Randomised Clinical Trial

The effectiveness of the median nerve neurodynamic mobilisation techniques in women with mild or moderate bilateral carpal tunnel syndrome: A single-blind clinical randomised trial

Hassan Beddaa, Bouchra Kably, Basma Marzouk, Ikrame Mouhi, Abdelghafour Marfak, Youness Azemmour, Ismail Bouzekraoui Alaoui, Nazha Birouk
South African Journal of Physiotherapy | Vol 78, No 1 | a1823 | DOI: https://doi.org/10.4102/sajp.v78i1.1823 | © 2022 Hassan Beddaa, Bouchra Kably, Basma Marzouk, Ikrame Mouhi, Abdelghafour Marfak, Youness Azemmour, Ismail Bouzekraoui Alaoui, Nazha Birouk | This work is licensed under CC Attribution 4.0
Submitted: 19 July 2022 | Published: 30 November 2022

About the author(s)

Hassan Beddaa, Clinical Research Biostatistics and Epidemiology Laboratory, Faculty of Medicine and Pharmacy, Mohammed V University, Rabat, Morocco
Bouchra Kably, Department of Clinical Neurophysiology, Specialty Hospital, Ibn Sina University Hospital Center, Mohammed V University, Rabat, Morocco
Basma Marzouk, Department of Clinical Neurophysiology, Specialty Hospital, Ibn Sina University Hospital Center, Mohammed V University, Rabat, Morocco
Ikrame Mouhi, Department of Clinical Neurophysiology, Specialty Hospital, Ibn Sina University Hospital Center, Mohammed V University, Rabat, Morocco
Abdelghafour Marfak, National School of Public Health, Rabat, Morocco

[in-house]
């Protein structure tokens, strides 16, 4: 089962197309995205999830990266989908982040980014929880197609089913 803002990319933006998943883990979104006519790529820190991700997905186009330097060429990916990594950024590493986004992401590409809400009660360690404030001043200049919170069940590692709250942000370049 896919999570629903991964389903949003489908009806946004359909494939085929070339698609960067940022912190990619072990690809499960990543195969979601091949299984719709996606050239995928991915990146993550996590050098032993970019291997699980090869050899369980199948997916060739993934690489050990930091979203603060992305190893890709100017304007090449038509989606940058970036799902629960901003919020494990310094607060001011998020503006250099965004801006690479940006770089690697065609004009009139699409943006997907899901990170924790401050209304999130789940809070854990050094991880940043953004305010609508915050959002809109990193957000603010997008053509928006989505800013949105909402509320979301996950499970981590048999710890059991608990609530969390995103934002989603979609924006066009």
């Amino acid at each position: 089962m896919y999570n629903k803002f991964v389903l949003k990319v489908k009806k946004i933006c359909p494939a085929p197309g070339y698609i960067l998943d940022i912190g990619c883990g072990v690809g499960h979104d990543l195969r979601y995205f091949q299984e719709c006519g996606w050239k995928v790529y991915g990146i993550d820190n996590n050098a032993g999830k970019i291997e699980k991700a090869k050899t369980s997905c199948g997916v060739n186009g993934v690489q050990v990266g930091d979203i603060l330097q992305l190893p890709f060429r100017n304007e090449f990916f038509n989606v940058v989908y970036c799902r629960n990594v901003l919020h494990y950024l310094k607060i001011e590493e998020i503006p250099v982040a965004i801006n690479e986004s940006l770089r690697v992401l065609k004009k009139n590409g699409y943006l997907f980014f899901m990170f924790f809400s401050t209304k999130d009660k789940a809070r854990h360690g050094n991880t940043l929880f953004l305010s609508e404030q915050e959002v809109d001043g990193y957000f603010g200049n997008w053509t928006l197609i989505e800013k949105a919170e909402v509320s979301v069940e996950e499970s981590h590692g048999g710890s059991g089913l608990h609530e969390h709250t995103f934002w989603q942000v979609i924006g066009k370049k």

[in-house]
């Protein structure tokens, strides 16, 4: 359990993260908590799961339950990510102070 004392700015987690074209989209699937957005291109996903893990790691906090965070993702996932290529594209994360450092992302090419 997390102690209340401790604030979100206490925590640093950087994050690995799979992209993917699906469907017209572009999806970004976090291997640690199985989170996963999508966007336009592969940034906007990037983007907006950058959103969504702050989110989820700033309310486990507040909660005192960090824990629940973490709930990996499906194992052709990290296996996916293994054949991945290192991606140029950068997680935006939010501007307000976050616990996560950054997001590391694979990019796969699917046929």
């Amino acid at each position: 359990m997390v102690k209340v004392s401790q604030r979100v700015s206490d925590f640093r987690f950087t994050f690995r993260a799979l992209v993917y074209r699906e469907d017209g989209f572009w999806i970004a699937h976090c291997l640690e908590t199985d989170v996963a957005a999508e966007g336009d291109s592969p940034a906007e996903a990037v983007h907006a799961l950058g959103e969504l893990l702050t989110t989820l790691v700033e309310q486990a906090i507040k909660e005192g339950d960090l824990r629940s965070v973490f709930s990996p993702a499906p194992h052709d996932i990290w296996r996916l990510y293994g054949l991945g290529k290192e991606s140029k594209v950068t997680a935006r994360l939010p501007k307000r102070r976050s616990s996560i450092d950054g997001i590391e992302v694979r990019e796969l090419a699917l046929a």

Youness Azemmour, Clinical Research Biostatistics and Epidemiology Laboratory, Faculty of Medicine and Pharmacy, Mohammed V University, Rabat, Morocco
Ismail Bouzekraoui Alaoui, Moroccan National Olympic Committee, Rabat, Morocco
Nazha Birouk, Department of Clinical Neurophysiology, Specialty Hospital, Ibn Sina University Hospital Center, Mohammed V University, Rabat, Morocco

Abstract

Background: Carpal tunnel syndrome (CTS) is the most prevalent upper limb compression neuropathy. Surgical or nonsurgical treatment is recommended. Both mild and moderate CTS can be managed conservatively. Neurodynamic mobilisation techniques (NMTs) of the median nerve have not been widely studied, and conflicting findings exist.

Methods/design: Sixty-two female patients with mild or moderate bilateral CTS were assigned one wrist to the treatment group (TG) and the other to the control group (CG). Both groups underwent carpal bone mobilisation. The TG underwent NMTs while the CG received a placebo elbow mobilisation not targeting the median nerve. The Numerical Rating Pain Scale, JAMAR Plus Digital Hand dynamometer and Functional Status Scale (FSS) were used to assess pain, grip strength and functional status.

Discussion: Comparison of groups showed that NMTs at 5 weeks decreased pain intensity by 1.15 (p = 0.001) and by 2 (p ˂ 0.001) at 10 weeks. Difference in functional status was 0.45 at 5 weeks (p = 0.003) and 0.84 at 10 weeks (p = 0.003). The CG’s grip strength improved by 0.59 (p = 0.05) after 5 weeks and 0.61 (p = 0.028) at 10 weeks. Both groups improved in all parameters over time.

Conclusion: When combined with carpal bone mobilisation, both NMTs and placebo elbow mobilisation seem to reduce pain intensity and improve grip strength and functional status. However, NMTs had better results in pain intensity and FSS.

Clinical implications: Women with mild or moderate bilateral CTS may benefit from NMTs as a conservative treatment option.

Trial registration: Pan African Clinical Trials Registry, PACTR202201807752672, https://pactr.samrc.ac.za/TrialDisplay.aspx?TrialID=19340.


Keywords

neurodynamic mobilisation techniques; carpal tunnel syndrome; manual therapy; median nerve; grip strength; pain; functional status

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